In his article, Wallace (2001) explored Driving While Impaired (DWI), its impacts, and DWI Courts. But upon going through his article, several questions arise. For example, is it appropriate to use the statement drunk driving kills? This statement is misleading. If drunk driving really kills, how is this conclusion arrived at? Does it mean sober drivers are never involved in fatal accidents? It is said that DWI involves cases of people with a high dependency on alcohol. What if they are involved with the use of other drugs? Does alcohol the only source of impairment? How can we isolate the cases that were involved in DWI? Of the total fatal accidents, what percentage involve cases of DWI? And if some accidents involve DWI, what percentage of those who died, pedestrians and other road users, contributed to the accidents? If drunk driving kills, what if there were no other road users? Is the justice system biased? Why do the courts treat DWI culprits with care? Are DWI criminals special? Statistics show that over 1.4 million people were arrested in 2007 for DWI, which translates to an arrest case of 1 for every 144 licensed drivers. Of all the accidents reported, how many were contributed by DWI? From the characteristics of DWI outlined, could DWI be associated with other factors such as personality, psychosocial problems, and mental disorders? If this is the case, could solving the root causes of alcohol dependence stop drunk driving? If alcoholism is a disease with known symptoms, then why DWI is considered a crime?
DWI has been associated with many deaths on the road. But this does not mean eliminating DWI will lead to total elimination of road killings. This suggests a significant number of sober drivers are also involved in the killings. But this does not also justify continued drunk driving. Several proposals have been advanced on the appropriate way of handling DWI offenders. Incarceration of offenders for a short period of time yielded negative results and so did incarcerating of offenders for long periods of time. In both cases, the offenders went back to their former habits of drug abuse. Treatment seems to work. However, long-term treatment seems to be the solution. And the treatment seemed to work better when punishment and rewards are used effectively. Besides ineffectiveness of long term sentencing of offenders, there is also the associated costs of mass imprisonment. If the ultimate objective is to reduce road killings, a better solution should be to suspend the offenders licenses for a period of time until they reform. The issue of high cost of imprisonment and repeat offense would not have occurred, but this is not a deterrent to alcohol abuse. From the characteristics indicated, it suggests some of the major root causes of alcoholism are psychological in nature. In such cases, it would help to solve the root causes of alcohol dependency. This will solve the problem of DWI permanently. Treatment has been found to work. An intervention of the courts and treatment is the viable solution. But it appears the best treatment is the one which takes a longer time, with the courts involved. The courts are necessary to hold the defendant accountable for treatment and impose consequences if the defendant fails to follow orders of the courts.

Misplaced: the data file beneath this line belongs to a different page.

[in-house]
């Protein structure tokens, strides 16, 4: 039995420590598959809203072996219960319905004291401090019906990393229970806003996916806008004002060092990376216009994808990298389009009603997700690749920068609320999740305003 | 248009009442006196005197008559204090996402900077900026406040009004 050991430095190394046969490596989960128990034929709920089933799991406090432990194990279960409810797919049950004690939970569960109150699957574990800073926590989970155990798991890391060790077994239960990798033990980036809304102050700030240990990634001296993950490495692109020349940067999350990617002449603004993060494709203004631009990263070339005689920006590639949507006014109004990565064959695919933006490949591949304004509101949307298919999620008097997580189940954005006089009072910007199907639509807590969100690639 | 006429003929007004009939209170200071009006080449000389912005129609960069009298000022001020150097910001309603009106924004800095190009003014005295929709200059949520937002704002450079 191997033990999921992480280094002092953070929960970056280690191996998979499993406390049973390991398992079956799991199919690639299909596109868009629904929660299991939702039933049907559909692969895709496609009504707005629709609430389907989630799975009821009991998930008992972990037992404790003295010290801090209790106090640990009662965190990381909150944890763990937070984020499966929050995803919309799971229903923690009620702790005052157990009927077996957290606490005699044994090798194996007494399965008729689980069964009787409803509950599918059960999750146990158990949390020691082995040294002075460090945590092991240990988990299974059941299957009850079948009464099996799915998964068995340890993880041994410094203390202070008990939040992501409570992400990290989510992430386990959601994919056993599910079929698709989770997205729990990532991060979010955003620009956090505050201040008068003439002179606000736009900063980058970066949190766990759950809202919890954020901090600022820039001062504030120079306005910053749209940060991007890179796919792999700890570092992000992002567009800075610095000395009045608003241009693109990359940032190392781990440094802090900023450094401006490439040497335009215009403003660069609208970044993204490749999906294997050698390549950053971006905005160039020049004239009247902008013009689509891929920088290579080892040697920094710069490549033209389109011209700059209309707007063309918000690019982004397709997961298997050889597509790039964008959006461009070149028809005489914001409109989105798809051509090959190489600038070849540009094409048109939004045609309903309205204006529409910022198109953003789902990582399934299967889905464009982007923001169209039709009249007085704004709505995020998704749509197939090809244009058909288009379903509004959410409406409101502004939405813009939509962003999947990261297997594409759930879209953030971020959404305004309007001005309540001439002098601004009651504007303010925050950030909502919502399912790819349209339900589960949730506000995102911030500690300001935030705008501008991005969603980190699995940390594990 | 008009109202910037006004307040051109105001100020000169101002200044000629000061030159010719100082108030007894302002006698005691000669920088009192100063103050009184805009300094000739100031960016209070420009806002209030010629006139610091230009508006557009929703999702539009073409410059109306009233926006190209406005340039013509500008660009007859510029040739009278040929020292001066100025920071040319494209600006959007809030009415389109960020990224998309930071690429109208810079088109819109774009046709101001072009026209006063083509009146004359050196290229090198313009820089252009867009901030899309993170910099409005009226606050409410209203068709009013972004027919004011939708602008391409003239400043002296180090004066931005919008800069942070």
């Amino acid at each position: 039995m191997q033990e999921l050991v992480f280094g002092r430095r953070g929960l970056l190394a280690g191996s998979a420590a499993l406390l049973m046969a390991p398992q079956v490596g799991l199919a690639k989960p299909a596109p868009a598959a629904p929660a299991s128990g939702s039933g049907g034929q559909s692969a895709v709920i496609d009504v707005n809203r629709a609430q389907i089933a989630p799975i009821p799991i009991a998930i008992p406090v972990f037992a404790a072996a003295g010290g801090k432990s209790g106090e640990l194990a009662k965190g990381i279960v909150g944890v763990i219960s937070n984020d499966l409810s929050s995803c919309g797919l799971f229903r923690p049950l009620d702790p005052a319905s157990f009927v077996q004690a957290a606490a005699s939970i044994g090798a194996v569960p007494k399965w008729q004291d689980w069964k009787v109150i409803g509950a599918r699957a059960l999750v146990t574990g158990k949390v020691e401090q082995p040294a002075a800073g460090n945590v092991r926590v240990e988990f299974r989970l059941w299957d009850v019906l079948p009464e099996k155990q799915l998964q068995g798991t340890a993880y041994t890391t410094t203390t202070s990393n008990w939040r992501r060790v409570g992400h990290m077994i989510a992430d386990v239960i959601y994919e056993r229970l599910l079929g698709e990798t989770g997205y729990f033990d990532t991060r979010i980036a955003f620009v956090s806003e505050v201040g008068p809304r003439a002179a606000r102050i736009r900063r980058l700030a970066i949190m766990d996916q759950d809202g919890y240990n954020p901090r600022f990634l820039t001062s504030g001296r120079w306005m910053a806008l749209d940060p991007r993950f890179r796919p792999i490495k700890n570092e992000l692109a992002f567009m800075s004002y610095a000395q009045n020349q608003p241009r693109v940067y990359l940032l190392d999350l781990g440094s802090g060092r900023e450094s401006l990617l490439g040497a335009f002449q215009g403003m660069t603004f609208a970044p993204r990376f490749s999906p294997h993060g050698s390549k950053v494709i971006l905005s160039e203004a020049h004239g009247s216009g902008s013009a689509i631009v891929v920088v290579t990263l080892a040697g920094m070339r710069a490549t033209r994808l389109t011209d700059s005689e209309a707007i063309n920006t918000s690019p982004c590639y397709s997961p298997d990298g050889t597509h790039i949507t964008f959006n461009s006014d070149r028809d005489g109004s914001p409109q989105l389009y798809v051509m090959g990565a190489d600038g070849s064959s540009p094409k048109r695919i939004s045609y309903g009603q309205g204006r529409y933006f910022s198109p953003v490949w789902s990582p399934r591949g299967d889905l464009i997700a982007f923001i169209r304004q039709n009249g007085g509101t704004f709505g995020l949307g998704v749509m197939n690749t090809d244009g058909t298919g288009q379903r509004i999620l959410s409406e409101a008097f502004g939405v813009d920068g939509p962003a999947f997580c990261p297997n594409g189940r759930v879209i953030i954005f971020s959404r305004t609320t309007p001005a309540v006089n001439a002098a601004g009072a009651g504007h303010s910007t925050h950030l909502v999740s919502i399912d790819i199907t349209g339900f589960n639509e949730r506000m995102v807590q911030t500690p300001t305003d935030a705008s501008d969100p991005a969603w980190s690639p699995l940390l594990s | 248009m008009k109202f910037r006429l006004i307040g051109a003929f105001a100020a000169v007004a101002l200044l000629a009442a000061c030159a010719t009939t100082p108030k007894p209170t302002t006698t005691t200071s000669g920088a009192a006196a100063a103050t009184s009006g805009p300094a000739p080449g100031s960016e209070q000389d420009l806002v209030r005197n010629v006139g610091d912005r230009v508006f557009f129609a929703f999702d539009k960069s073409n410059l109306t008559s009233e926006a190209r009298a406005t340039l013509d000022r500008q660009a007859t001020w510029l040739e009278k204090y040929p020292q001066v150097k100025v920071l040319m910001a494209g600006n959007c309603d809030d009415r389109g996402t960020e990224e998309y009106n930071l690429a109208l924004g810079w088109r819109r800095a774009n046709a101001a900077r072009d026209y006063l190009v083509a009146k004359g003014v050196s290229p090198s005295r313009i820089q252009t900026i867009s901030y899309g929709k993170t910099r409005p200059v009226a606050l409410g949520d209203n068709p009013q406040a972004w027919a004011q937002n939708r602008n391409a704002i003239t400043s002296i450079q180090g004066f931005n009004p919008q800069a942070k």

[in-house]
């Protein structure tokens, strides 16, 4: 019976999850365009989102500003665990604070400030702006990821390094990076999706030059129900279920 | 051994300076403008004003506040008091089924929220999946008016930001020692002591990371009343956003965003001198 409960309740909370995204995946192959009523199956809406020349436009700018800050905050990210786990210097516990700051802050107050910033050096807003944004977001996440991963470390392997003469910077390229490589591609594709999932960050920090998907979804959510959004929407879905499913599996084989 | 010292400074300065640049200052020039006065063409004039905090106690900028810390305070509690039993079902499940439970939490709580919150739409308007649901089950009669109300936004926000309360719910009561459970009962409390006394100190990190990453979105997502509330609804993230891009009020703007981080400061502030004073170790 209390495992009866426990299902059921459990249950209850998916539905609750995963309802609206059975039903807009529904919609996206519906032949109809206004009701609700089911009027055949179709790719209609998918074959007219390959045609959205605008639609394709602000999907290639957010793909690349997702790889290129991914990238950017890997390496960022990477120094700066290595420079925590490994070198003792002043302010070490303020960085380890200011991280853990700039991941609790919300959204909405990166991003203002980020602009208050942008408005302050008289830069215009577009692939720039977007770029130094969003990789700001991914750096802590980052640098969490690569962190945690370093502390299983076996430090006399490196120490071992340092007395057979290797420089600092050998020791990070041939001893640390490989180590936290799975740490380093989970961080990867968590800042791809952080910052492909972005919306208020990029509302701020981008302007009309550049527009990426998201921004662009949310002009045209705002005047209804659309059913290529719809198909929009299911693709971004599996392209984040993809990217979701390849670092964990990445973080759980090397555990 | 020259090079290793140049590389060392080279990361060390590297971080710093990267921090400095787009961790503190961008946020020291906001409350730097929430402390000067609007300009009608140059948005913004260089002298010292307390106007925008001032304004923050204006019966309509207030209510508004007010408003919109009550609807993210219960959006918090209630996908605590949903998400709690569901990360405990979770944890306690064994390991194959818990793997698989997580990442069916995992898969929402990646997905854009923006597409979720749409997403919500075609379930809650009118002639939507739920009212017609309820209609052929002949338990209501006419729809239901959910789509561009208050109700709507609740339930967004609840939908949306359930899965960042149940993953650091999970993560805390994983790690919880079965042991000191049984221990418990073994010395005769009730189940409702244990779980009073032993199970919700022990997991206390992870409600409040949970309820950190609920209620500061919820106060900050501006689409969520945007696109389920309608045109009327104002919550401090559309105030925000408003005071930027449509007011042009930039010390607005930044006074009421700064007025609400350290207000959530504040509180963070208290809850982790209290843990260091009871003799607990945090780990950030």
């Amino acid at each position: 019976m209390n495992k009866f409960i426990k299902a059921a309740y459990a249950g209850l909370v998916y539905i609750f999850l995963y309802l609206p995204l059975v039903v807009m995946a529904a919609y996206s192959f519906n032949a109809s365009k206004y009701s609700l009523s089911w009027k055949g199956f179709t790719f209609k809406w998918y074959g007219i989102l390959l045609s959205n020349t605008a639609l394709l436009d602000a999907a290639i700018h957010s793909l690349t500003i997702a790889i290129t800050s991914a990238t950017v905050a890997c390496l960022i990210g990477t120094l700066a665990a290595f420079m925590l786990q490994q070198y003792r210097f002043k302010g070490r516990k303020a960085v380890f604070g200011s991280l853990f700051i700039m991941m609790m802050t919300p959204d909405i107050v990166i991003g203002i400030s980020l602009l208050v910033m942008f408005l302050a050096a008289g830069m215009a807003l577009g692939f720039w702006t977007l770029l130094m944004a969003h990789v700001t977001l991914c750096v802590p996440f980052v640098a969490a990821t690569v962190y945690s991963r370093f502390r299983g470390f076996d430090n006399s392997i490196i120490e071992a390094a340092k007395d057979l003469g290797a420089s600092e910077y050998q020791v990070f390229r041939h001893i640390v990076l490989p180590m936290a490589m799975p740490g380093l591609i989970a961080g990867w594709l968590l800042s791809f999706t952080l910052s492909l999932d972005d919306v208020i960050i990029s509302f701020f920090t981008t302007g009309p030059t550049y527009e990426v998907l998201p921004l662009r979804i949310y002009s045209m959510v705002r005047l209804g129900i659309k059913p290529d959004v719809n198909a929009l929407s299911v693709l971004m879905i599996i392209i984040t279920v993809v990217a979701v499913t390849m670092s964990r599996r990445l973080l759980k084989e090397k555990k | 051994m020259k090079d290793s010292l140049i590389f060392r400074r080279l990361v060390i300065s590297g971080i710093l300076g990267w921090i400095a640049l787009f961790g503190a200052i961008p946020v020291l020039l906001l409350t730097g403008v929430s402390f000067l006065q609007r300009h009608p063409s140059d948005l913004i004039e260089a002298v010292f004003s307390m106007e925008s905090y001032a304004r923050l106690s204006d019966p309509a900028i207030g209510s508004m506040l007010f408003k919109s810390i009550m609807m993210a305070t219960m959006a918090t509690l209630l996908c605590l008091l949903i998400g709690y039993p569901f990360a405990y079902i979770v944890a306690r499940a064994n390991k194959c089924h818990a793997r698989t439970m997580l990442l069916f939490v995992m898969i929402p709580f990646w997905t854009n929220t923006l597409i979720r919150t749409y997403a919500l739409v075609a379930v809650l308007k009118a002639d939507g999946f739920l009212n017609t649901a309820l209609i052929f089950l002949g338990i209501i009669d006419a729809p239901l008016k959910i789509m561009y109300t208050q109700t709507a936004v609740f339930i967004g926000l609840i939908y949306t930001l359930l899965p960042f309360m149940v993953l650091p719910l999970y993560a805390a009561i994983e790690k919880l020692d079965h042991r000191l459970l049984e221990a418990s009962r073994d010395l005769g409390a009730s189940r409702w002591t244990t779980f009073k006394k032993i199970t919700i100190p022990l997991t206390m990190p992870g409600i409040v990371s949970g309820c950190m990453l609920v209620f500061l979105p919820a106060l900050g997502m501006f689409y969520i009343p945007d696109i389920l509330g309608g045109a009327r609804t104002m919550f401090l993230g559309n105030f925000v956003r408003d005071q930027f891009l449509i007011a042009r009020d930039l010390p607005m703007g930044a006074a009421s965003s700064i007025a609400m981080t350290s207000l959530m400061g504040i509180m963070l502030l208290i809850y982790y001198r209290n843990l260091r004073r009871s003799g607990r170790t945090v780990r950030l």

Treatment for DWI works. Courts play a key role in finding permanent solutions to DWI. However, courts need to be cautious in the way they intervene to avoid communicating to the public that DWI offenders are treated lightly. The actions of the courts should be to deter others with similar crimes and then contribute to finding a permanent solution. As a result, cases of DWI might need some incarceration followed by treatment. However, to be effective, DWI courts ought to consider the level of alcohol dependency as opposed to the number of times involved in DWI. Courts also need to be effective and efficient in the time it takes to convict an offender. Further courts need to employ a combination of sanctions and incentives to convicts.
Wallace, J.D. (2011).The Promise of DWI Court: What Does It Mean and Why Should Prosecutors Care? Chapman Journal of Criminal Justice, 2(1), 101-128
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